The petitioner challenged the city ordinance that prohibits anyone from placing a burning cross on a public or private property.
areas of speech can, consistently with the First Amendment, be regulated because of their constitutionally proscribable content – not that they are categories of speech entirely invisible to the Constitution, so that they may be made the vehicles for content discrimination unrelated to their distinctively proscribable content.
In the predawn hours of June 21, 1990, petitioner and several other teenagers allegedly assembled a crudely-made cross by taping together broken chair legs. They burned the cross inside the fenced yard of a black family that lived across the street from the petitioner’s house. City of St. Paul chose to charge petitioner under its St. Paul Bias-Motivated Crime Ordinance that prohibits anyone from placing on public or private property a symbol, object, including a burning cross, which one knows arouses anger, alarm, or resentment in others on the basis of race, color… shall be guilty of a misdemeanor. Petitioner challenged this ordinance on the ground that it was substantially overbroad and impermissibly content-based and therefore facially invalid under the First Amendment.
Does the city ordinance that prohibits anyone from placing on public or private property a symbol, object, including a burning cross, which one knows arouses anger, alarm, or resentment in others on the basis of race or color violate the Constitution?
Yes, assuming that all of the expression reached by the ordinance is proscribable under the “fighting words” doctrine, the ordinance is facially unconstitutional in that it prohibits otherwise permitted speech solely on the basis of subjects the speech addresses.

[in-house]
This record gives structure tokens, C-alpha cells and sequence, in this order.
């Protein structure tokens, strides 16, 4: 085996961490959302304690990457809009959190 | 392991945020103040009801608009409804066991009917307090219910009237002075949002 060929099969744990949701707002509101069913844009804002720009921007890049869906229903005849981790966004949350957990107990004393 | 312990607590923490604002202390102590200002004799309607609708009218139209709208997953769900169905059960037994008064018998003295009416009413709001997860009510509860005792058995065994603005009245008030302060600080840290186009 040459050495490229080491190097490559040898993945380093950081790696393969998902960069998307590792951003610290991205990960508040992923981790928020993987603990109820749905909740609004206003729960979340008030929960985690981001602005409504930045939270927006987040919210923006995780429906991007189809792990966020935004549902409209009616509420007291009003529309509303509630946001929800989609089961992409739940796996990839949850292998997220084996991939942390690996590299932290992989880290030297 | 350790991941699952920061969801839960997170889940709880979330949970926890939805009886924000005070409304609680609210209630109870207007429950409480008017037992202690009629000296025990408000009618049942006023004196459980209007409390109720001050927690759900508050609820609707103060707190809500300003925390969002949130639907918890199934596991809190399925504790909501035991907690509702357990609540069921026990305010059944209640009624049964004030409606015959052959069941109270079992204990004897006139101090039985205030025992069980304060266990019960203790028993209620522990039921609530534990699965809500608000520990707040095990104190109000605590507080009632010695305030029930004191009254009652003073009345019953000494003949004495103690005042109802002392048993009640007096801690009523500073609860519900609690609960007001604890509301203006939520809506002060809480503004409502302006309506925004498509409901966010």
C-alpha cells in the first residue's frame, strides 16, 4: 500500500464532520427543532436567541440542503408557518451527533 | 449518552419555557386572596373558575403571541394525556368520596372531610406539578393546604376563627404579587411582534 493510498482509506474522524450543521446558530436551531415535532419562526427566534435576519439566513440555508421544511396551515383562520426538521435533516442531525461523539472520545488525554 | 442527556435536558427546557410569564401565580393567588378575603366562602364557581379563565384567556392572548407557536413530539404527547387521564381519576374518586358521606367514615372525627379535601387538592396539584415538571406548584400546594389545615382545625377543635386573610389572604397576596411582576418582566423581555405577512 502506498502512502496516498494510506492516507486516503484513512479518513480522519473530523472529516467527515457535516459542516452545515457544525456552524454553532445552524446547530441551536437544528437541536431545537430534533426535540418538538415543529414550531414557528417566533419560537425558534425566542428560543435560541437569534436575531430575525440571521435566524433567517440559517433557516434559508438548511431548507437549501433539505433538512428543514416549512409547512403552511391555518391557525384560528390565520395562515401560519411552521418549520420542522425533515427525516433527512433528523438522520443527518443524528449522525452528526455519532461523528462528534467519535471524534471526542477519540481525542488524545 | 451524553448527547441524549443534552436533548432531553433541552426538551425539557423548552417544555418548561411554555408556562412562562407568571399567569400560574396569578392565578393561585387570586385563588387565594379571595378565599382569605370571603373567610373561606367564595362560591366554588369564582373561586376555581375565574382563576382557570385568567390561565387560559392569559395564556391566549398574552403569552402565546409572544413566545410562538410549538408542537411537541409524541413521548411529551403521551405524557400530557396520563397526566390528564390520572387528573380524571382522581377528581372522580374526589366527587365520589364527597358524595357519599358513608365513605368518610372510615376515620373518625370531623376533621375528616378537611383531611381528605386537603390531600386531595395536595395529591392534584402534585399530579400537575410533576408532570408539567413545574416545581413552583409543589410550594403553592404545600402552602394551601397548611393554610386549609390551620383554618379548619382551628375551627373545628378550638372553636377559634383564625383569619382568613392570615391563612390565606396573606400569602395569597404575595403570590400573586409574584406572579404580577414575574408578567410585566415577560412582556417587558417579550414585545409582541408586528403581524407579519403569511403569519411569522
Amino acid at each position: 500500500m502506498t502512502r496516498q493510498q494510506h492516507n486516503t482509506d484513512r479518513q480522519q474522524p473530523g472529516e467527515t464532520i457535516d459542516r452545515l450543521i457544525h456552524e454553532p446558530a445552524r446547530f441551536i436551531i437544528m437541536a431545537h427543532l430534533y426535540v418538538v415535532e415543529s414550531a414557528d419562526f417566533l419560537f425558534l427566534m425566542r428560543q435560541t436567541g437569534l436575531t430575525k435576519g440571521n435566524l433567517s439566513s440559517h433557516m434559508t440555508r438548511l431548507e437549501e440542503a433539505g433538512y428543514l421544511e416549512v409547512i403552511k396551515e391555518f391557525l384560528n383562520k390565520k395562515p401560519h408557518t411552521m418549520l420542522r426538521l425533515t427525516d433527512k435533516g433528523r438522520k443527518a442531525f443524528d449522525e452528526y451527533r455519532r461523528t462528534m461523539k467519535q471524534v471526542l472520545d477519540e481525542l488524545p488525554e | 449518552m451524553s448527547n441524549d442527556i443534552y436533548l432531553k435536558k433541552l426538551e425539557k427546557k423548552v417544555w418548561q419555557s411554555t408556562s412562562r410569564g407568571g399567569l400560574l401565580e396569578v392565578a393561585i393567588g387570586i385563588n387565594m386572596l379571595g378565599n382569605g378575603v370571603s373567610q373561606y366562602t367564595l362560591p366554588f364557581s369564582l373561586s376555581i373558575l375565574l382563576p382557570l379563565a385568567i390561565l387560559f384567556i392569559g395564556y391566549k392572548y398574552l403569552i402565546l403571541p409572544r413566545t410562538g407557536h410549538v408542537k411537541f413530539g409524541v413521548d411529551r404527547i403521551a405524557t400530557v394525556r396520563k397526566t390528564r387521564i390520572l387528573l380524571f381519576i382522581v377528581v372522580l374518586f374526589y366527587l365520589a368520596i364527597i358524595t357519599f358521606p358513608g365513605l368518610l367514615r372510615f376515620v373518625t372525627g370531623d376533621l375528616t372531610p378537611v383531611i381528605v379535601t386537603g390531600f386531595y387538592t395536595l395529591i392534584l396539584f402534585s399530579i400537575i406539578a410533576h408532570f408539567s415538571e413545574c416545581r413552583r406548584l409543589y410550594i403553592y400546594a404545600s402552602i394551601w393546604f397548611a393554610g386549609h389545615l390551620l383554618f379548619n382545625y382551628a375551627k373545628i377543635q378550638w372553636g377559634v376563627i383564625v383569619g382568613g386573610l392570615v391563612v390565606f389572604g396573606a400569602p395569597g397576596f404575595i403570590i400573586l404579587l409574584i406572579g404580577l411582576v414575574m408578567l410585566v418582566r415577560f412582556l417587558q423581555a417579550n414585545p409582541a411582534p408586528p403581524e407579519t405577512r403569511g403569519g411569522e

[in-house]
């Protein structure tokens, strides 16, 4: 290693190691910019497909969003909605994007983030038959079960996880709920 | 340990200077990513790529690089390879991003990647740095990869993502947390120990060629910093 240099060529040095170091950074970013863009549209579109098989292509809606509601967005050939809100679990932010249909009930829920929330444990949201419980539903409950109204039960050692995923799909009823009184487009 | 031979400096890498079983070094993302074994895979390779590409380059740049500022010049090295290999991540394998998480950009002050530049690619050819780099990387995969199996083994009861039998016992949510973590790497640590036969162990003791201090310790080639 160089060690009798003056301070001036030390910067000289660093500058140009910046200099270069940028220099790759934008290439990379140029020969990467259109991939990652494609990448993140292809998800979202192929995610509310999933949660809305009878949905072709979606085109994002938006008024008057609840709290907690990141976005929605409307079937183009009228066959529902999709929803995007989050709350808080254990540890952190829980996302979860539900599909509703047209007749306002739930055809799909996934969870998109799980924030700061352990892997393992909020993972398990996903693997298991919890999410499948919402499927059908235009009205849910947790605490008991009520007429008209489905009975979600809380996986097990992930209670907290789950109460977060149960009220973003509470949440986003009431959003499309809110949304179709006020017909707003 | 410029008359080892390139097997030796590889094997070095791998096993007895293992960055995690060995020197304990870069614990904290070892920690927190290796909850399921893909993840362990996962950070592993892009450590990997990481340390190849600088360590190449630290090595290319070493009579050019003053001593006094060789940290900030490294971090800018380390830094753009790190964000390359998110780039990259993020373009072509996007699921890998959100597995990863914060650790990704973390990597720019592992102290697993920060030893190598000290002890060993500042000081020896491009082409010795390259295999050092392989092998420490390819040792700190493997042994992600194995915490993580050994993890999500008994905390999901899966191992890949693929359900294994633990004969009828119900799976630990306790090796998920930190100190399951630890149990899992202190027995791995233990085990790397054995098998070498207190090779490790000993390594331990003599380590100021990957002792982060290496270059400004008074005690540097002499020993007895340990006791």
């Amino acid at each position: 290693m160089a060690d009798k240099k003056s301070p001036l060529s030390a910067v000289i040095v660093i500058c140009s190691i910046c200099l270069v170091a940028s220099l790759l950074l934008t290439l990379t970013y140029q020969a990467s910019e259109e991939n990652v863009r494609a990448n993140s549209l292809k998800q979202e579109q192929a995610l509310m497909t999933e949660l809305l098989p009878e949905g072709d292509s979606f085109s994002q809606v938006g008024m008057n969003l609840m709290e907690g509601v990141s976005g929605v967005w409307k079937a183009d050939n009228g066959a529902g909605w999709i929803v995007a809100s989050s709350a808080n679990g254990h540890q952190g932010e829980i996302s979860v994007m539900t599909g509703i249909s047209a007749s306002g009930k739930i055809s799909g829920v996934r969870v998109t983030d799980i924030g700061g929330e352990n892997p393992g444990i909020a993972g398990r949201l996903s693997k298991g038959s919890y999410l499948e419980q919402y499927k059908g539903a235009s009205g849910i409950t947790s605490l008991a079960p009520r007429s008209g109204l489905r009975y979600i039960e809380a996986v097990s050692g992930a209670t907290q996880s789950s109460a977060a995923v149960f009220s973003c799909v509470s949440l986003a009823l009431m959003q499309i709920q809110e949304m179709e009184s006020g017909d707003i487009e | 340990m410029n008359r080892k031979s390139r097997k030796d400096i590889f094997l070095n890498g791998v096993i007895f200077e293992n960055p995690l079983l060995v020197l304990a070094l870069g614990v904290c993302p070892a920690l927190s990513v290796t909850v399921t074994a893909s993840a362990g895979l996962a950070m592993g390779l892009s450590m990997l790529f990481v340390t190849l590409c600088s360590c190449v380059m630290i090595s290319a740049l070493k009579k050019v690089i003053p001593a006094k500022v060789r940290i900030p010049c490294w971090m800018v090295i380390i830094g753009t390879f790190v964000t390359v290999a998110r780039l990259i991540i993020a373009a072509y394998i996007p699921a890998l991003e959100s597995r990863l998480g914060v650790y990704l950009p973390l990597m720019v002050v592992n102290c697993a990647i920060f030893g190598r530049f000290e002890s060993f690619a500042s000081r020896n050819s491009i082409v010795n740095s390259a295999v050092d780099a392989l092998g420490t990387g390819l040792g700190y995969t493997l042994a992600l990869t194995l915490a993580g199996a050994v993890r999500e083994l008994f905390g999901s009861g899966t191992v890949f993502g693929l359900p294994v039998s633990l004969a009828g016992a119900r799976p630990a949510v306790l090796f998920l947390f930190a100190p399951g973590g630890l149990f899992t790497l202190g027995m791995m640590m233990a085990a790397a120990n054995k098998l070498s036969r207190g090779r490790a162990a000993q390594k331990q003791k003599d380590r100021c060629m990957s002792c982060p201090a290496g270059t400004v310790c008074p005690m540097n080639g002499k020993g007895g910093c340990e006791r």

Just as Congress may determine that threats against the President entail more severe consequences than other threats, so St. Paul’s City Council may determine that threats based on the target’s race, religion, or gender cause more severe harm to both the target and to society than other threats. This latter judgment – that harms caused by racial, religious or gender-based invective are qualitatively different from that caused by other fight words – seems more reasonable and realistic.
Title VII makes it unlawful to discriminate because of an individual’s race, color, religion, sex, or national origin, and the regulations covering hostile workplace claims forbid sexual harassment. The regulation does not prohibit workplace harassment generally; it focuses on what the majority would characterize as the disfavored topic of sexual harassment. Under the broad principle the Court uses to decide the present case, hostile work environment claims based on sexual harassment should fail First Amendment review; because a general ban on harassment in the workplace would cover the problem of sexual harassment, any attempt to proscribe the subcategory of sexually harassing expression would violate the First Amendment.
The ordinance is facially unconstitutional. Though the phrase in the ordinance, “arouses anger, alarm or resentment in others,” has been limited by the Minnesota Supreme Court’s construction to reach only those symbols or displays that amount to fighting words, the remaining, unmodified terms make clear that the ordinance applies only to “fighting words” that insult, or provoke violence on the basis of race, color, religion or gender. Displays containing abusive invective, no matter how vicious or severe, are permissible unless they are addressed to one of the specified disfavored topics. Those who wish to use fighting words in connection with other ideas – to express hostility on the basis of political affiliation, union membership, or homosexuality, for example – are not covered. The First Amendment does not permit St. Paul to impose special prohibitions on those speakers who express views on disfavored subjects.